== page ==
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Hutchins Roundup: Remote work, construction productivity, and more

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By Elijah Asdourian, James Lee, Nasiha Salwati, David Wessel

What’s the latest thinking in fiscal and monetary policy? The Hutchins Roundup keeps you informed of the latest research, charts, and speeches. Want to receive the Hutchins Roundup as an email? Sign up here to get it in your inbox every Thursday.

Saved commute time provides substantial benefits to those working from home

In a survey of workers and employers across 27 countries, Cevat Giray Aksoy of King’s College London and co-authors find that workers saved an average of two hours of commute time per week in 2021 and 2022. These savings were concentrated among people who had the option to work from home, who saved an average of 72 minutes per day. Workers reallocated 40% of their saved time to working, 34% to leisure, and 11% to caregiving activities. In the United States, the highly educated saved the most commute time, though they also had the longest commutes to start with. Employers reported that work from home will be cut in half when the COVID-19 pandemic ends, bringing the average saved commute time down to one hour per worker. Still, the authors estimate that even this amount of time saved will be worth 2.2% of after-tax earnings for the average American worker.

Measurement error does not fully account for the slowdown in construction productivity

Austan Goolsbee and Chad Syverson of the University of Chicago find that several measures of productivity in the U.S. construction sector have declined over the 1970-2020 period, challenging the view that the recorded productivity declines have been solely due to measurement error. Using physical measures of residential construction activity such as housing units per worker, the authors find that productivity in the residential construction industry has been stagnant in recent decades. Real output in the construction sector has not kept up with its use of intermediate goods, suggesting a decline in the sector’s ability to transform intermediates into finished products. The authors also find that U.S. states with more productive construction sectors do not experience growth in their share of total construction activity, suggesting that misallocation (where inputs do not flow from low-productivity to high-productivity places) may be further contributing to the slowdown in aggregate productivity.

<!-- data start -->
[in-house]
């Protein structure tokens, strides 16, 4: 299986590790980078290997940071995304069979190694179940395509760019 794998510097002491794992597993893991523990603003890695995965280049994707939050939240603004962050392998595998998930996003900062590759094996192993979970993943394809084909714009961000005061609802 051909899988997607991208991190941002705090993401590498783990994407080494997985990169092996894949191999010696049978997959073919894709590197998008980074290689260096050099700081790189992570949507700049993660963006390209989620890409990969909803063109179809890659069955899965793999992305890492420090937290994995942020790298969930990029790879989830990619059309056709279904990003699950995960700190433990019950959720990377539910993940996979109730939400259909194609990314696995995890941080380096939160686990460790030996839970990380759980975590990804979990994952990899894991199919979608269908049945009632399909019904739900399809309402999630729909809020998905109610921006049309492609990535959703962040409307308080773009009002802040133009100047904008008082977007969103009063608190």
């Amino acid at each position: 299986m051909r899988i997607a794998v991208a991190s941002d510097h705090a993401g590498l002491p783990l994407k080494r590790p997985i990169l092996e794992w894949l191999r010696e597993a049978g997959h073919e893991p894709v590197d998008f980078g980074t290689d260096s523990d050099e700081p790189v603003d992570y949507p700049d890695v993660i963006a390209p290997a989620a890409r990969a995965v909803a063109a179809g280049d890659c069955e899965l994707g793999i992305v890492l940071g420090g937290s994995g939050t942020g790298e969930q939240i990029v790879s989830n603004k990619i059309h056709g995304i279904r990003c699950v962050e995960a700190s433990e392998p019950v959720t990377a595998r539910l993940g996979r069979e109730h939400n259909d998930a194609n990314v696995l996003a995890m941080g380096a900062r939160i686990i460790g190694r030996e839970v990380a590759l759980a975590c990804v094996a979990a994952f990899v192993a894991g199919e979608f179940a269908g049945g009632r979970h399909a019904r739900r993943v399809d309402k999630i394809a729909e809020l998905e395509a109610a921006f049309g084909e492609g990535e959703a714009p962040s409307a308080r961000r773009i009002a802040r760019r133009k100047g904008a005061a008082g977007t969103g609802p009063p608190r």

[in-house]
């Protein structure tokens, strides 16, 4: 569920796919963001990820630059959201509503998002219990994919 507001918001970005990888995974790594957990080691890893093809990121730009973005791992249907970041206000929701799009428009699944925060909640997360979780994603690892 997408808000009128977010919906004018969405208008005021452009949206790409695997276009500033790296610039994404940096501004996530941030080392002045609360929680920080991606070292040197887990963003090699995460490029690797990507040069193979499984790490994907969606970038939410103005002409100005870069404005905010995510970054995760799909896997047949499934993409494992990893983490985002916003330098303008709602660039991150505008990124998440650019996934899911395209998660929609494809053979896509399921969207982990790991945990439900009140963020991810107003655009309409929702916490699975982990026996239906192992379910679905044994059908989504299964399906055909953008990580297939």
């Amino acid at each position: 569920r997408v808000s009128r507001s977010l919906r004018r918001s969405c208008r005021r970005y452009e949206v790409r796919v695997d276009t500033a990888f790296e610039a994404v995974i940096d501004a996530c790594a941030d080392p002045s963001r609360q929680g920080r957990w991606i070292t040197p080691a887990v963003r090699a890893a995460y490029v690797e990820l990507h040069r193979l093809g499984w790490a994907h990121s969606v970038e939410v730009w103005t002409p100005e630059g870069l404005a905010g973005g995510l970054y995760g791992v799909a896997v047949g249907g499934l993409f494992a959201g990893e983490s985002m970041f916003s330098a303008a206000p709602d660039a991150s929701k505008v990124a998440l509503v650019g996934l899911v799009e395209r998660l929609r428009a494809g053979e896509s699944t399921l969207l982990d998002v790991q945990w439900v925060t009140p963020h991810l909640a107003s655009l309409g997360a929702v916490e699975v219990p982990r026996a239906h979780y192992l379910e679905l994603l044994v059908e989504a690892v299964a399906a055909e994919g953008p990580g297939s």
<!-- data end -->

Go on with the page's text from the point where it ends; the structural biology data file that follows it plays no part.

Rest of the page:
Fiscal support led to inflation

Fiscal support during the early stages of the pandemic led to inflation, according to Galina Hale of the University of California, Santa Cruz, John Leer of Morning Consult, and Fernanda Nechio of the Federal Reserve Bank of San Francisco. Using data from 10 different advanced and emerging economies, the authors show that a fiscal support package totaling 10% of GDP increased inflation by 40 basis points 3 months after announcement. This effect rose to 60 basis points if consumer sentiment was rising at the time. Fiscal support measures to consumers had inflationary effects while those to firms did not, the authors report. The authors’ results do not explain the high levels of inflation occurring from mid-2021 onwards, as fiscal support announcements took place when economies were largely shut down.

Chart of the week: Global trade no longer rising as a share of overall economic activity

Line chart showing world trade as a share of world GDP from 1870 to present

Chart courtesy of the Wall Street Journal

Quote of the week:

“[M]y own view is that we’re going to have to get the funds rate above 5% in order to get inflation, really on a sustained downward path to 2%. 2%, of course, is our long-run goal … That doesn’t mean we have to keep increasing interest rates until inflation reaches 2%. Because we have to realize that our policy actions do affect the economy with some lag. But we’re just at the start of a restrictive policy stance and I think we need to be higher than current levels in terms of the funds rate,” says Loretta Mester, President of the Cleveland Fed.

“I do take encouragement for the fact that we’re starting to see policy actions affect demand, right, because — what we’re trying to do is we’re trying to set our monetary policy to get demand into better alignment with supply. We know that both in product markets and labor markets demand has been well above supply. We’re starting to see that, we’re starting to see some slowing, especially in the mortgage market, the housing market, because of higher mortgage rates. We’re seeing it in some manufacturing conditions are easing off. We still have some ways to go. And that’s why I think we’ve made a lot of progress on the funds rate. I do believe we need to keep going a little bit more to get to a sufficiently restrictive stance so that we can get that inflation really sustaining — on a sustainable path to 2%. But at least we see now that policy is having the intended effect.”


The Brookings Institution is financed through the support of a diverse array of foundations, corporations, governments, individuals, as well as an endowment. A list of donors can be found in our annual reports published online here. The findings, interpretations, and conclusions in this report are solely those of its author(s) and are not influenced by any donation.

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